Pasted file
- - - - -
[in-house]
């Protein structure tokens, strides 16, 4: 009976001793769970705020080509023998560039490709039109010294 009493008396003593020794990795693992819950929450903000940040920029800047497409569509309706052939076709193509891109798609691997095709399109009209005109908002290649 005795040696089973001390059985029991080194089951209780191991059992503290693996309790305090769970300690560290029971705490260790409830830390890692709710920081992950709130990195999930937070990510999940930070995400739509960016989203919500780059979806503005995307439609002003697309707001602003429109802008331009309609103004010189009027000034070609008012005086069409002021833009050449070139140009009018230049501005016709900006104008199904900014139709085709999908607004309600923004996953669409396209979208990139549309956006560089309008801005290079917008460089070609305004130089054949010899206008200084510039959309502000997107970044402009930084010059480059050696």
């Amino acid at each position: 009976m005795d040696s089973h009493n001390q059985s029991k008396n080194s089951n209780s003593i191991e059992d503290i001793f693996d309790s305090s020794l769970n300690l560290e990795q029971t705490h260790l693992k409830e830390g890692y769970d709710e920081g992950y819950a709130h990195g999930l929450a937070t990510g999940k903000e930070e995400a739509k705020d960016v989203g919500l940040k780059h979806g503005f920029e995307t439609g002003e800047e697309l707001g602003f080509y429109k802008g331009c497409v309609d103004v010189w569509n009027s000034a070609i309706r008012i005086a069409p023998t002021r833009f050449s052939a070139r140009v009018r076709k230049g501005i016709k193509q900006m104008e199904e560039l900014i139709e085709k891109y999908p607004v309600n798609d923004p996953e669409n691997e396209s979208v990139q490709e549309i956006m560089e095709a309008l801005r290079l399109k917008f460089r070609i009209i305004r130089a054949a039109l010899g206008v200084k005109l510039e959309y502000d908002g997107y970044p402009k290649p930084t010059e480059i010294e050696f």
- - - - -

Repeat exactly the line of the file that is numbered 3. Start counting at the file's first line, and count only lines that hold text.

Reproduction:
């Amino acid at each position: 009976m005795d040696s089973h009493n001390q059985s029991k008396n080194s089951n209780s003593i191991e059992d503290i001793f693996d309790s305090s020794l769970n300690l560290e990795q029971t705490h260790l693992k409830e830390g890692y769970d709710e920081g992950y819950a709130h990195g999930l929450a937070t990510g999940k903000e930070e995400a739509k705020d960016v989203g919500l940040k780059h979806g503005f920029e995307t439609g002003e800047e697309l707001g602003f080509y429109k802008g331009c497409v309609d103004v010189w569509n009027s000034a070609i309706r008012i005086a069409p023998t002021r833009f050449s052939a070139r140009v009018r076709k230049g501005i016709k193509q900006m104008e199904e560039l900014i139709e085709k891109y999908p607004v309600n798609d923004p996953e669409n691997e396209s979208v990139q490709e549309i956006m560089e095709a309008l801005r290079l399109k917008f460089r070609i009209i305004r130089a054949a039109l010899g206008v200084k005109l510039e959309y502000d908002g997107y970044p402009k290649p930084t010059e480059i010294e050696f």